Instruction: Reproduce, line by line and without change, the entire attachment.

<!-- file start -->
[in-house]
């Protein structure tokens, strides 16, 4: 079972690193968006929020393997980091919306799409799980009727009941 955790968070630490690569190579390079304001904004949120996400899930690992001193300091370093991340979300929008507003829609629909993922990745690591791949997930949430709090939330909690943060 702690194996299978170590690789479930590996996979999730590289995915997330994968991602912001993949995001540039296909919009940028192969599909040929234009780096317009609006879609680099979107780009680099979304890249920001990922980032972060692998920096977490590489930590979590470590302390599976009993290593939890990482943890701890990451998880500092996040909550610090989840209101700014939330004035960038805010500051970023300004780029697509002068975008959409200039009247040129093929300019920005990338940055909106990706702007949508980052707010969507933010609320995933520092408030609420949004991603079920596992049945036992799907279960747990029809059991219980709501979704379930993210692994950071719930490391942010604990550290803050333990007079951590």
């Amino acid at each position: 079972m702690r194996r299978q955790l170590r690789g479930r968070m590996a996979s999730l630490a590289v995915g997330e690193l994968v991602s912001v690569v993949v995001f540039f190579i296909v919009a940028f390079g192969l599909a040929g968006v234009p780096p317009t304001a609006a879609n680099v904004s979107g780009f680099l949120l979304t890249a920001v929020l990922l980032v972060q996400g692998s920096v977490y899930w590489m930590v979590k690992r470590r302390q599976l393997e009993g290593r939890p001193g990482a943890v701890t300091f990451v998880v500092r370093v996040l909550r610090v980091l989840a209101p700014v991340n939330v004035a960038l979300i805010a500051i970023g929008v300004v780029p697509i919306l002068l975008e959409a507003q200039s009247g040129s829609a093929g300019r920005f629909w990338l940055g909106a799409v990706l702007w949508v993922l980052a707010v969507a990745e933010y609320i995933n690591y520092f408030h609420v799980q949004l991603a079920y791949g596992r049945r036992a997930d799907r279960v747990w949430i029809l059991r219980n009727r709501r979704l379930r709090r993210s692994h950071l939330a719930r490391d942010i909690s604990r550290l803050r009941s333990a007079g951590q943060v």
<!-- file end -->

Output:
[in-house]
């Protein structure tokens, strides 16, 4: 079972690193968006929020393997980091919306799409799980009727009941 955790968070630490690569190579390079304001904004949120996400899930690992001193300091370093991340979300929008507003829609629909993922990745690591791949997930949430709090939330909690943060 702690194996299978170590690789479930590996996979999730590289995915997330994968991602912001993949995001540039296909919009940028192969599909040929234009780096317009609006879609680099979107780009680099979304890249920001990922980032972060692998920096977490590489930590979590470590302390599976009993290593939890990482943890701890990451998880500092996040909550610090989840209101700014939330004035960038805010500051970023300004780029697509002068975008959409200039009247040129093929300019920005990338940055909106990706702007949508980052707010969507933010609320995933520092408030609420949004991603079920596992049945036992799907279960747990029809059991219980709501979704379930993210692994950071719930490391942010604990550290803050333990007079951590």
């Amino acid at each position: 079972m702690r194996r299978q955790l170590r690789g479930r968070m590996a996979s999730l630490a590289v995915g997330e690193l994968v991602s912001v690569v993949v995001f540039f190579i296909v919009a940028f390079g192969l599909a040929g968006v234009p780096p317009t304001a609006a879609n680099v904004s979107g780009f680099l949120l979304t890249a920001v929020l990922l980032v972060q996400g692998s920096v977490y899930w590489m930590v979590k690992r470590r302390q599976l393997e009993g290593r939890p001193g990482a943890v701890t300091f990451v998880v500092r370093v996040l909550r610090v980091l989840a209101p700014v991340n939330v004035a960038l979300i805010a500051i970023g929008v300004v780029p697509i919306l002068l975008e959409a507003q200039s009247g040129s829609a093929g300019r920005f629909w990338l940055g909106a799409v990706l702007w949508v993922l980052a707010v969507a990745e933010y609320i995933n690591y520092f408030h609420v799980q949004l991603a079920y791949g596992r049945r036992a997930d799907r279960v747990w949430i029809l059991r219980n009727r709501r979704l379930r709090r993210s692994h950071l939330a719930r490391d942010i909690s604990r550290l803050r009941s333990a007079g951590q943060v």